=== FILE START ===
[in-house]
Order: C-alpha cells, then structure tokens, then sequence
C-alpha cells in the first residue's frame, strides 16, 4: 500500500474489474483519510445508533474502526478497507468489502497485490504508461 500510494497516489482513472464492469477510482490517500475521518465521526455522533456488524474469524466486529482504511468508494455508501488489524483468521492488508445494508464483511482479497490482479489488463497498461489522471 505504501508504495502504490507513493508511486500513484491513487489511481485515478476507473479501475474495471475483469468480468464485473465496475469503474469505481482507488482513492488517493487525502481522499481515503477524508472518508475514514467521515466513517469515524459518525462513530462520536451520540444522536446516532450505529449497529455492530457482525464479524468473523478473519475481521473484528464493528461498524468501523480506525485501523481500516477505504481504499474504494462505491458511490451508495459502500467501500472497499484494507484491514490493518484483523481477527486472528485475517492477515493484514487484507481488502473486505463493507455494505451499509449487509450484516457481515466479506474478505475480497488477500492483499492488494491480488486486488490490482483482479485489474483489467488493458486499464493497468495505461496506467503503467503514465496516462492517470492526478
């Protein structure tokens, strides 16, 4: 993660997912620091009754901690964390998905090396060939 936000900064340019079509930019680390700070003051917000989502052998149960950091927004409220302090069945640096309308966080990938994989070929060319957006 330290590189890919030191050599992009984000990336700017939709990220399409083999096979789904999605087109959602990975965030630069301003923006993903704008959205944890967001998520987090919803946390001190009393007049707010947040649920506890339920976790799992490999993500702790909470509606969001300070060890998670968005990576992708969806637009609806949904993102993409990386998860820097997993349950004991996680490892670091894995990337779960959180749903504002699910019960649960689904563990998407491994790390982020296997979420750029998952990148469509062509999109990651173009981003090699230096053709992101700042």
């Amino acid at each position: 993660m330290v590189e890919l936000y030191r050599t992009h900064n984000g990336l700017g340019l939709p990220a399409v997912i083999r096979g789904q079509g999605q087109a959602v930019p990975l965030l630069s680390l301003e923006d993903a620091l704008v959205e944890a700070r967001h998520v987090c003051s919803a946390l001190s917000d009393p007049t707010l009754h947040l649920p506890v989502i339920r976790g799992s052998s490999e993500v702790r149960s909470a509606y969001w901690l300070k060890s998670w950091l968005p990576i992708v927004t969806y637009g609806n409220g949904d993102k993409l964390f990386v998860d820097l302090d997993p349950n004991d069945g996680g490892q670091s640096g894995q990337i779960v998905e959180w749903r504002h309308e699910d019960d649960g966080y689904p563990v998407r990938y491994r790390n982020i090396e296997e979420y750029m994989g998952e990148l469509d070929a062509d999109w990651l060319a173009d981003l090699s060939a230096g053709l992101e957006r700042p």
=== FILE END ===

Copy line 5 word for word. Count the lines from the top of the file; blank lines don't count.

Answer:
């Amino acid at each position: 993660m330290v590189e890919l936000y030191r050599t992009h900064n984000g990336l700017g340019l939709p990220a399409v997912i083999r096979g789904q079509g999605q087109a959602v930019p990975l965030l630069s680390l301003e923006d993903a620091l704008v959205e944890a700070r967001h998520v987090c003051s919803a946390l001190s917000d009393p007049t707010l009754h947040l649920p506890v989502i339920r976790g799992s052998s490999e993500v702790r149960s909470a509606y969001w901690l300070k060890s998670w950091l968005p990576i992708v927004t969806y637009g609806n409220g949904d993102k993409l964390f990386v998860d820097l302090d997993p349950n004991d069945g996680g490892q670091s640096g894995q990337i779960v998905e959180w749903r504002h309308e699910d019960d649960g966080y689904p563990v998407r990938y491994r790390n982020i090396e296997e979420y750029m994989g998952e990148l469509d070929a062509d999109w990651l060319a173009d981003l090699s060939a230096g053709l992101e957006r700042p």